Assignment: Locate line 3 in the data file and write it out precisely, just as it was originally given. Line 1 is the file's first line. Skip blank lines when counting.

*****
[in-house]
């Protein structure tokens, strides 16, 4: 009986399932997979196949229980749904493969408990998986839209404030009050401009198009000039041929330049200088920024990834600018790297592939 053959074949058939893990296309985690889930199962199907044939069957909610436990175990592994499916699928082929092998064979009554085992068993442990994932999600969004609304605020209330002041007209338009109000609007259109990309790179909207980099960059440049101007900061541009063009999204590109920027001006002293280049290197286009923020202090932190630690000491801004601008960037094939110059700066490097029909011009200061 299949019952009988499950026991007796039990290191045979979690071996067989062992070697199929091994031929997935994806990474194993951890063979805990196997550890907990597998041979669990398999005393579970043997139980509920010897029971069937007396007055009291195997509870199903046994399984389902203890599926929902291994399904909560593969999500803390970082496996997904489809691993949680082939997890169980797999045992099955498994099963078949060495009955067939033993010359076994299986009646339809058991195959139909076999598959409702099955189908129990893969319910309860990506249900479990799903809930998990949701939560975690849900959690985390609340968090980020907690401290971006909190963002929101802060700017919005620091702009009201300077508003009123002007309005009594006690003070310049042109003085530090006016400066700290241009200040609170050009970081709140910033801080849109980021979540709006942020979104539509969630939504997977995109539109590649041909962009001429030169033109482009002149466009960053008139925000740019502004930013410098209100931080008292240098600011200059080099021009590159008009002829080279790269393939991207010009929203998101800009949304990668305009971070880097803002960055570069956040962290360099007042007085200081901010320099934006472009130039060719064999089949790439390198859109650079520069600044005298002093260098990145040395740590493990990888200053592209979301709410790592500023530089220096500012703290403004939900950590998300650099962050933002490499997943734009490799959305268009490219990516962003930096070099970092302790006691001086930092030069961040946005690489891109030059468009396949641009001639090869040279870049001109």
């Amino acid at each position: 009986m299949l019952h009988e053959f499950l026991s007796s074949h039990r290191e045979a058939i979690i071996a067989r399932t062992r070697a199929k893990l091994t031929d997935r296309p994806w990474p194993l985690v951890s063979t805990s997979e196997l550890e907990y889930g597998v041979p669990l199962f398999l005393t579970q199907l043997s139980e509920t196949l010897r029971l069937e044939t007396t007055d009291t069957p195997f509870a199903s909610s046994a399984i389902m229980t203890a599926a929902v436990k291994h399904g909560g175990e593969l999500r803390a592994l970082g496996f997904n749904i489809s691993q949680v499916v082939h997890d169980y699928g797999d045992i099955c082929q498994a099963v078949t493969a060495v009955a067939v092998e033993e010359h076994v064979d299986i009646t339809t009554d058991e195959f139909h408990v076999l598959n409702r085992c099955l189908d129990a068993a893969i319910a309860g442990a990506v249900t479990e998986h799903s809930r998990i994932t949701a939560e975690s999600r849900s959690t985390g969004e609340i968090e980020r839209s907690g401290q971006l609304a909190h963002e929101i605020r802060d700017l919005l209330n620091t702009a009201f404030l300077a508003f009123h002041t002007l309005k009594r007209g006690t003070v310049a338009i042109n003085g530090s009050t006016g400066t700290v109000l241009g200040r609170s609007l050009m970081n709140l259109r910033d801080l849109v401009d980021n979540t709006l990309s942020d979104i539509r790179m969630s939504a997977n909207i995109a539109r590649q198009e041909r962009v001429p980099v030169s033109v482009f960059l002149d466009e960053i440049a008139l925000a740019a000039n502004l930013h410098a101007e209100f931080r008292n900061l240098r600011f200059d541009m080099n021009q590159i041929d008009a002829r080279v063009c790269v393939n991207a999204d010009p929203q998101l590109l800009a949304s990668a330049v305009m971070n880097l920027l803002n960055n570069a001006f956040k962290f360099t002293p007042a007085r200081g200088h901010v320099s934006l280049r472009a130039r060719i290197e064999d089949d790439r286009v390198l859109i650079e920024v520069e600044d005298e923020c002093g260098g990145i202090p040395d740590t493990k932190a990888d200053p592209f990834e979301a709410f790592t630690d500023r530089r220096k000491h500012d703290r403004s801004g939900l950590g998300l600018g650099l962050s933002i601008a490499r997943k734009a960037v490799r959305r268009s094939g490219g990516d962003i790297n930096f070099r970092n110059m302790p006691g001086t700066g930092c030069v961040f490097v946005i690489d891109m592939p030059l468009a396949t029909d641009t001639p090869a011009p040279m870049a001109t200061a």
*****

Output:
């Amino acid at each position: 009986m299949l019952h009988e053959f499950l026991s007796s074949h039990r290191e045979a058939i979690i071996a067989r399932t062992r070697a199929k893990l091994t031929d997935r296309p994806w990474p194993l985690v951890s063979t805990s997979e196997l550890e907990y889930g597998v041979p669990l199962f398999l005393t579970q199907l043997s139980e509920t196949l010897r029971l069937e044939t007396t007055d009291t069957p195997f509870a199903s909610s046994a399984i389902m229980t203890a599926a929902v436990k291994h399904g909560g175990e593969l999500r803390a592994l970082g496996f997904n749904i489809s691993q949680v499916v082939h997890d169980y699928g797999d045992i099955c082929q498994a099963v078949t493969a060495v009955a067939v092998e033993e010359h076994v064979d299986i009646t339809t009554d058991e195959f139909h408990v076999l598959n409702r085992c099955l189908d129990a068993a893969i319910a309860g442990a990506v249900t479990e998986h799903s809930r998990i994932t949701a939560e975690s999600r849900s959690t985390g969004e609340i968090e980020r839209s907690g401290q971006l609304a909190h963002e929101i605020r802060d700017l919005l209330n620091t702009a009201f404030l300077a508003f009123h002041t002007l309005k009594r007209g006690t003070v310049a338009i042109n003085g530090s009050t006016g400066t700290v109000l241009g200040r609170s609007l050009m970081n709140l259109r910033d801080l849109v401009d980021n979540t709006l990309s942020d979104i539509r790179m969630s939504a997977n909207i995109a539109r590649q198009e041909r962009v001429p980099v030169s033109v482009f960059l002149d466009e960053i440049a008139l925000a740019a000039n502004l930013h410098a101007e209100f931080r008292n900061l240098r600011f200059d541009m080099n021009q590159i041929d008009a002829r080279v063009c790269v393939n991207a999204d010009p929203q998101l590109l800009a949304s990668a330049v305009m971070n880097l920027l803002n960055n570069a001006f956040k962290f360099t002293p007042a007085r200081g200088h901010v320099s934006l280049r472009a130039r060719i290197e064999d089949d790439r286009v390198l859109i650079e920024v520069e600044d005298e923020c002093g260098g990145i202090p040395d740590t493990k932190a990888d200053p592209f990834e979301a709410f790592t630690d500023r530089r220096k000491h500012d703290r403004s801004g939900l950590g998300l600018g650099l962050s933002i601008a490499r997943k734009a960037v490799r959305r268009s094939g490219g990516d962003i790297n930096f070099r970092n110059m302790p006691g001086t700066g930092c030069v961040f490097v946005i690489d891109m592939p030059l468009a396949t029909d641009t001639p090869a011009p040279m870049a001109t200061a």